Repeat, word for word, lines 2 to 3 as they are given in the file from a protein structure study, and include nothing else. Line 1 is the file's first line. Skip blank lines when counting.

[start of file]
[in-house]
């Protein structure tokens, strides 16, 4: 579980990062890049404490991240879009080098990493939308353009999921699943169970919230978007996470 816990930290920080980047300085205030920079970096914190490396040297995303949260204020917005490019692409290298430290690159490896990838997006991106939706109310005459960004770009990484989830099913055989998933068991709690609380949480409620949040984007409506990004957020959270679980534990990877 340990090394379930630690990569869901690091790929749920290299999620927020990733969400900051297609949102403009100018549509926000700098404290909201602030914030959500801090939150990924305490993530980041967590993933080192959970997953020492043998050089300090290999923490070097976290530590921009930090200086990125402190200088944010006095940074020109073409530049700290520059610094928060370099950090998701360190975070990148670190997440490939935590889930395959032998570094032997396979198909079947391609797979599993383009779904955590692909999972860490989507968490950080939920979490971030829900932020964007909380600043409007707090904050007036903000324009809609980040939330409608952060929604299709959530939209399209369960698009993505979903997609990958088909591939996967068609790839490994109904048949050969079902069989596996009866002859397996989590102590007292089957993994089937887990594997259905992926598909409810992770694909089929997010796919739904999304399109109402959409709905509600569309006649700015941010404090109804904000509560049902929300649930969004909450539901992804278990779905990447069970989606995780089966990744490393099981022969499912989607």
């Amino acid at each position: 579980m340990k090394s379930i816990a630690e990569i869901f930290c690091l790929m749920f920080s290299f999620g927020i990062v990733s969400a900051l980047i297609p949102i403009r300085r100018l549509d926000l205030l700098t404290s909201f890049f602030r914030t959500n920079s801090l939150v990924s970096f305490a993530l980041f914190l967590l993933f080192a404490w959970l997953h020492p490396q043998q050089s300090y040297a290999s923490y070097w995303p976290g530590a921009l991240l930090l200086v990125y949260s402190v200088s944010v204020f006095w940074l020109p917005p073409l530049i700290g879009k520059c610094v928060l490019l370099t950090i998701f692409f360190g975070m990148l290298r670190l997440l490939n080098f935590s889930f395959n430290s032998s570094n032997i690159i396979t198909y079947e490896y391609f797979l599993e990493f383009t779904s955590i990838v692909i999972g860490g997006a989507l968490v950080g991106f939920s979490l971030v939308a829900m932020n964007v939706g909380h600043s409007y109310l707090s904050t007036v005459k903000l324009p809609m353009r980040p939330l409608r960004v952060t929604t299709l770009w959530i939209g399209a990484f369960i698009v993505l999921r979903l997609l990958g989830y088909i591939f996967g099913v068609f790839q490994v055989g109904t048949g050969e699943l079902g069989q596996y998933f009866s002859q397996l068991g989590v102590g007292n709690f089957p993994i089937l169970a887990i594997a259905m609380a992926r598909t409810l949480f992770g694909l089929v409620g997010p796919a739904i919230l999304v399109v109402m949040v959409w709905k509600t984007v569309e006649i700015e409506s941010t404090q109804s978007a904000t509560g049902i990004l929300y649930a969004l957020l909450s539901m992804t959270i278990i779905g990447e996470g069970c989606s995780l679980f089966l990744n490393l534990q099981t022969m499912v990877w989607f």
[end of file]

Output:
């Protein structure tokens, strides 16, 4: 579980990062890049404490991240879009080098990493939308353009999921699943169970919230978007996470 816990930290920080980047300085205030920079970096914190490396040297995303949260204020917005490019692409290298430290690159490896990838997006991106939706109310005459960004770009990484989830099913055989998933068991709690609380949480409620949040984007409506990004957020959270679980534990990877 340990090394379930630690990569869901690091790929749920290299999620927020990733969400900051297609949102403009100018549509926000700098404290909201602030914030959500801090939150990924305490993530980041967590993933080192959970997953020492043998050089300090290999923490070097976290530590921009930090200086990125402190200088944010006095940074020109073409530049700290520059610094928060370099950090998701360190975070990148670190997440490939935590889930395959032998570094032997396979198909079947391609797979599993383009779904955590692909999972860490989507968490950080939920979490971030829900932020964007909380600043409007707090904050007036903000324009809609980040939330409608952060929604299709959530939209399209369960698009993505979903997609990958088909591939996967068609790839490994109904048949050969079902069989596996009866002859397996989590102590007292089957993994089937887990594997259905992926598909409810992770694909089929997010796919739904999304399109109402959409709905509600569309006649700015941010404090109804904000509560049902929300649930969004909450539901992804278990779905990447069970989606995780089966990744490393099981022969499912989607």
């Amino acid at each position: 579980m340990k090394s379930i816990a630690e990569i869901f930290c690091l790929m749920f920080s290299f999620g927020i990062v990733s969400a900051l980047i297609p949102i403009r300085r100018l549509d926000l205030l700098t404290s909201f890049f602030r914030t959500n920079s801090l939150v990924s970096f305490a993530l980041f914190l967590l993933f080192a404490w959970l997953h020492p490396q043998q050089s300090y040297a290999s923490y070097w995303p976290g530590a921009l991240l930090l200086v990125y949260s402190v200088s944010v204020f006095w940074l020109p917005p073409l530049i700290g879009k520059c610094v928060l490019l370099t950090i998701f692409f360190g975070m990148l290298r670190l997440l490939n080098f935590s889930f395959n430290s032998s570094n032997i690159i396979t198909y079947e490896y391609f797979l599993e990493f383009t779904s955590i990838v692909i999972g860490g997006a989507l968490v950080g991106f939920s979490l971030v939308a829900m932020n964007v939706g909380h600043s409007y109310l707090s904050t007036v005459k903000l324009p809609m353009r980040p939330l409608r960004v952060t929604t299709l770009w959530i939209g399209a990484f369960i698009v993505l999921r979903l997609l990958g989830y088909i591939f996967g099913v068609f790839q490994v055989g109904t048949g050969e699943l079902g069989q596996y998933f009866s002859q397996l068991g989590v102590g007292n709690f089957p993994i089937l169970a887990i594997a259905m609380a992926r598909t409810l949480f992770g694909l089929v409620g997010p796919a739904i919230l999304v399109v109402m949040v959409w709905k509600t984007v569309e006649i700015e409506s941010t404090q109804s978007a904000t509560g049902i990004l929300y649930a969004l957020l909450s539901m992804t959270i278990i779905g990447e996470g069970c989606s995780l679980f089966l990744n490393l534990q099981t022969m499912v990877w989607f």